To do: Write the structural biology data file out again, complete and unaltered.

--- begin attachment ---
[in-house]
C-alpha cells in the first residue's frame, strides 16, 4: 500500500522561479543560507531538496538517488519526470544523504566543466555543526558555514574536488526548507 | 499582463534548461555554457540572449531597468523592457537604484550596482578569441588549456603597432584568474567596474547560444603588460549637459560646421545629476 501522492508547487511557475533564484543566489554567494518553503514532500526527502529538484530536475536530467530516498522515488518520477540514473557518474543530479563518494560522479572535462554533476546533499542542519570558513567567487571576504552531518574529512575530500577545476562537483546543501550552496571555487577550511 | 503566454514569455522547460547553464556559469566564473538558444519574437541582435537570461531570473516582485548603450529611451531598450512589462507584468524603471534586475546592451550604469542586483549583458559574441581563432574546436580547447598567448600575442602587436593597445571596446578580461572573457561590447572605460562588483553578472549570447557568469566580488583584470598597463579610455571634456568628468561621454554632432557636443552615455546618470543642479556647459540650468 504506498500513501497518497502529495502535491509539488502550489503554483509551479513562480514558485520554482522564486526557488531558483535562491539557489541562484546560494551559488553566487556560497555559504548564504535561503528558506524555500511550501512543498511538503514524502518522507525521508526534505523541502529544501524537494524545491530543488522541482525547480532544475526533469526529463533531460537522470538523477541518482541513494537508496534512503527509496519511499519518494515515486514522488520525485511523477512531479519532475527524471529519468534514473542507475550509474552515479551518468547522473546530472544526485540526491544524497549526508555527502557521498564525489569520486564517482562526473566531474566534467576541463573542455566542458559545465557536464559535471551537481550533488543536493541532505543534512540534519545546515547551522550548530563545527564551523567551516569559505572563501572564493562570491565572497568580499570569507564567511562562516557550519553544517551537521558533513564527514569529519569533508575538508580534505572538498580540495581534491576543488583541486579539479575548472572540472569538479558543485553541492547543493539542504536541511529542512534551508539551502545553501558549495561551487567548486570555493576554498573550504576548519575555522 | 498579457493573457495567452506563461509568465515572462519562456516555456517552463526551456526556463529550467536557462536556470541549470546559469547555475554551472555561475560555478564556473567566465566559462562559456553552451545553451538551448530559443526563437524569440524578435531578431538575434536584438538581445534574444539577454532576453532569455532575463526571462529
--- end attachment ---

[in-house]
C-alpha cells in the first residue's frame, strides 16, 4: 500500500522561479543560507531538496538517488519526470544523504566543466555543526558555514574536488526548507 | 499582463534548461555554457540572449531597468523592457537604484550596482578569441588549456603597432584568474567596474547560444603588460549637459560646421545629476 501522492508547487511557475533564484543566489554567494518553503514532500526527502529538484530536475536530467530516498522515488518520477540514473557518474543530479563518494560522479572535462554533476546533499542542519570558513567567487571576504552531518574529512575530500577545476562537483546543501550552496571555487577550511 | 503566454514569455522547460547553464556559469566564473538558444519574437541582435537570461531570473516582485548603450529611451531598450512589462507584468524603471534586475546592451550604469542586483549583458559574441581563432574546436580547447598567448600575442602587436593597445571596446578580461572573457561590447572605460562588483553578472549570447557568469566580488583584470598597463579610455571634456568628468561621454554632432557636443552615455546618470543642479556647459540650468 504506498500513501497518497502529495502535491509539488502550489503554483509551479513562480514558485520554482522564486526557488531558483535562491539557489541562484546560494551559488553566487556560497555559504548564504535561503528558506524555500511550501512543498511538503514524502518522507525521508526534505523541502529544501524537494524545491530543488522541482525547480532544475526533469526529463533531460537522470538523477541518482541513494537508496534512503527509496519511499519518494515515486514522488520525485511523477512531479519532475527524471529519468534514473542507475550509474552515479551518468547522473546530472544526485540526491544524497549526508555527502557521498564525489569520486564517482562526473566531474566534467576541463573542455566542458559545465557536464559535471551537481550533488543536493541532505543534512540534519545546515547551522550548530563545527564551523567551516569559505572563501572564493562570491565572497568580499570569507564567511562562516557550519553544517551537521558533513564527514569529519569533508575538508580534505572538498580540495581534491576543488583541486579539479575548472572540472569538479558543485553541492547543493539542504536541511529542512534551508539551502545553501558549495561551487567548486570555493576554498573550504576548519575555522 | 498579457493573457495567452506563461509568465515572462519562456516555456517552463526551456526556463529550467536557462536556470541549470546559469547555475554551472555561475560555478564556473567566465566559462562559456553552451545553451538551448530559443526563437524569440524578435531578431538575434536584438538581445534574444539577454532576453532569455532575463526571462529